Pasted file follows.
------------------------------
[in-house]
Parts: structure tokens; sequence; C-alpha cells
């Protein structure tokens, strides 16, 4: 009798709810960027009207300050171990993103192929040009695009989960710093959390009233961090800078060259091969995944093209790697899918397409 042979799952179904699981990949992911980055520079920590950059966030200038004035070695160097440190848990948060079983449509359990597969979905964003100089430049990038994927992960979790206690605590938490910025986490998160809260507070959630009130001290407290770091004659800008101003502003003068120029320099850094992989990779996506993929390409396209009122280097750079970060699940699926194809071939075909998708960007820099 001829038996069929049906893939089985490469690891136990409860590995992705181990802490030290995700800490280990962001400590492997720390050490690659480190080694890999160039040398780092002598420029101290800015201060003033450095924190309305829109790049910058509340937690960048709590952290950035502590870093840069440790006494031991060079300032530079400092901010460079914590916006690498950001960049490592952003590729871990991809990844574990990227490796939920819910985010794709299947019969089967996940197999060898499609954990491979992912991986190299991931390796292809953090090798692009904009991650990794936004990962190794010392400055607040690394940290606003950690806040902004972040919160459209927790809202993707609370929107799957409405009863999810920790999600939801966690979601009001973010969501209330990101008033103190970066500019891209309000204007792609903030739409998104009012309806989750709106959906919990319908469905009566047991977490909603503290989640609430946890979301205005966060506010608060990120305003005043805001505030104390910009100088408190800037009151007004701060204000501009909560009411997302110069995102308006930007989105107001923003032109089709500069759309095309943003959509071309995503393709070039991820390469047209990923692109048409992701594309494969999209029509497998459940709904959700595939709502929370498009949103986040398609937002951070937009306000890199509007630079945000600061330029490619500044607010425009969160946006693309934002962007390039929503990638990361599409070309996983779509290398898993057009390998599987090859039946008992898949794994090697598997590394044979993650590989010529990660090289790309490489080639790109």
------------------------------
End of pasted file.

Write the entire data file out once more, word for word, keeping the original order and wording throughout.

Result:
[in-house]
Parts: structure tokens; sequence; C-alpha cells
């Protein structure tokens, strides 16, 4: 009798709810960027009207300050171990993103192929040009695009989960710093959390009233961090800078060259091969995944093209790697899918397409 042979799952179904699981990949992911980055520079920590950059966030200038004035070695160097440190848990948060079983449509359990597969979905964003100089430049990038994927992960979790206690605590938490910025986490998160809260507070959630009130001290407290770091004659800008101003502003003068120029320099850094992989990779996506993929390409396209009122280097750079970060699940699926194809071939075909998708960007820099 001829038996069929049906893939089985490469690891136990409860590995992705181990802490030290995700800490280990962001400590492997720390050490690659480190080694890999160039040398780092002598420029101290800015201060003033450095924190309305829109790049910058509340937690960048709590952290950035502590870093840069440790006494031991060079300032530079400092901010460079914590916006690498950001960049490592952003590729871990991809990844574990990227490796939920819910985010794709299947019969089967996940197999060898499609954990491979992912991986190299991931390796292809953090090798692009904009991650990794936004990962190794010392400055607040690394940290606003950690806040902004972040919160459209927790809202993707609370929107799957409405009863999810920790999600939801966690979601009001973010969501209330990101008033103190970066500019891209309000204007792609903030739409998104009012309806989750709106959906919990319908469905009566047991977490909603503290989640609430946890979301205005966060506010608060990120305003005043805001505030104390910009100088408190800037009151007004701060204000501009909560009411997302110069995102308006930007989105107001923003032109089709500069759309095309943003959509071309995503393709070039991820390469047209990923692109048409992701594309494969999209029509497998459940709904959700595939709502929370498009949103986040398609937002951070937009306000890199509007630079945000600061330029490619500044607010425009969160946006693309934002962007390039929503990638990361599409070309996983779509290398898993057009390998599987090859039946008992898949794994090697598997590394044979993650590989010529990660090289790309490489080639790109």